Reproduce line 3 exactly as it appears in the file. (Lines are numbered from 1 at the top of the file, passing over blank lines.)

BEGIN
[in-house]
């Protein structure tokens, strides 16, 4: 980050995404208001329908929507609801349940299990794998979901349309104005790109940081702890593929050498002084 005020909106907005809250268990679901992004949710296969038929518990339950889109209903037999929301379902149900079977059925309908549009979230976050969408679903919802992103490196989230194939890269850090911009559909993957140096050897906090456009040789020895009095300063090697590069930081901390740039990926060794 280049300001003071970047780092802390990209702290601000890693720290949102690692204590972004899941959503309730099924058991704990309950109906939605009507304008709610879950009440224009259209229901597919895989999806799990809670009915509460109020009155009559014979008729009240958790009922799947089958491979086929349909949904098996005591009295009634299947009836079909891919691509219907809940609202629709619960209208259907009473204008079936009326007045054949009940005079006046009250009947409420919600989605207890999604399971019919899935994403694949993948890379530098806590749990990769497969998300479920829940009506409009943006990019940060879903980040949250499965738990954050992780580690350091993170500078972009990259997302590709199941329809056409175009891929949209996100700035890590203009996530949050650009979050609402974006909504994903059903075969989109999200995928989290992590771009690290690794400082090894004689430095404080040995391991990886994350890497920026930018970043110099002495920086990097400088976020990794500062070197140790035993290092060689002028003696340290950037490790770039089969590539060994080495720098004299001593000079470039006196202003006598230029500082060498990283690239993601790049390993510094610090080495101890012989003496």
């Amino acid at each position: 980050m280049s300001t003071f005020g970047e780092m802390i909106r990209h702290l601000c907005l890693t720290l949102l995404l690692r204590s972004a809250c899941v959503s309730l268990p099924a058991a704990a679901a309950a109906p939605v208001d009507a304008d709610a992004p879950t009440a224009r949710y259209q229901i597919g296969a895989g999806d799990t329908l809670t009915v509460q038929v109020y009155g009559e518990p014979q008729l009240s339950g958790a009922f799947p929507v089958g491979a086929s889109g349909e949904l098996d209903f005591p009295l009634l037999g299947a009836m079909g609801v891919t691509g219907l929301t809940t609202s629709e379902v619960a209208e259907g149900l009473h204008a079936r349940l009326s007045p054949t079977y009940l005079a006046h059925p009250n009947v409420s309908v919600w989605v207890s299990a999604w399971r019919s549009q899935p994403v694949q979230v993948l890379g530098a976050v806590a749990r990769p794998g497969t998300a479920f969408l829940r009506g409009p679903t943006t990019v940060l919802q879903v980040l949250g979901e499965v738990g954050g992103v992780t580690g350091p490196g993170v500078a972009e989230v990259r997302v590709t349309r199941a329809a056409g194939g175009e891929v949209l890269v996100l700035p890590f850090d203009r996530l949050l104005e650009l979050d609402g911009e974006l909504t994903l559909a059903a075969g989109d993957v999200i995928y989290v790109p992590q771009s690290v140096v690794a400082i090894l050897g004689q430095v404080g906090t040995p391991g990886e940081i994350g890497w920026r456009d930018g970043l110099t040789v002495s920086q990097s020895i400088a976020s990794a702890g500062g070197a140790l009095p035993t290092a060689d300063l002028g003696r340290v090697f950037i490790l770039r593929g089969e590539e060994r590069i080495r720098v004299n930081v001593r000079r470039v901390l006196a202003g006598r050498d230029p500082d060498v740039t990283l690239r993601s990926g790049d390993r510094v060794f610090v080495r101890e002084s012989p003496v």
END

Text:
């Amino acid at each position: 980050m280049s300001t003071f005020g970047e780092m802390i909106r990209h702290l601000c907005l890693t720290l949102l995404l690692r204590s972004a809250c899941v959503s309730l268990p099924a058991a704990a679901a309950a109906p939605v208001d009507a304008d709610a992004p879950t009440a224009r949710y259209q229901i597919g296969a895989g999806d799990t329908l809670t009915v509460q038929v109020y009155g009559e518990p014979q008729l009240s339950g958790a009922f799947p929507v089958g491979a086929s889109g349909e949904l098996d209903f005591p009295l009634l037999g299947a009836m079909g609801v891919t691509g219907l929301t809940t609202s629709e379902v619960a209208e259907g149900l009473h204008a079936r349940l009326s007045p054949t079977y009940l005079a006046h059925p009250n009947v409420s309908v919600w989605v207890s299990a999604w399971r019919s549009q899935p994403v694949q979230v993948l890379g530098a976050v806590a749990r990769p794998g497969t998300a479920f969408l829940r009506g409009p679903t943006t990019v940060l919802q879903v980040l949250g979901e499965v738990g954050g992103v992780t580690g350091p490196g993170v500078a972009e989230v990259r997302v590709t349309r199941a329809a056409g194939g175009e891929v949209l890269v996100l700035p890590f850090d203009r996530l949050l104005e650009l979050d609402g911009e974006l909504t994903l559909a059903a075969g989109d993957v999200i995928y989290v790109p992590q771009s690290v140096v690794a400082i090894l050897g004689q430095v404080g906090t040995p391991g990886e940081i994350g890497w920026r456009d930018g970043l110099t040789v002495s920086q990097s020895i400088a976020s990794a702890g500062g070197a140790l009095p035993t290092a060689d300063l002028g003696r340290v090697f950037i490790l770039r593929g089969e590539e060994r590069i080495r720098v004299n930081v001593r000079r470039v901390l006196a202003g006598r050498d230029p500082d060498v740039t990283l690239r993601s990926g790049d390993r510094v060794f610090v080495r101890e002084s012989p003496v």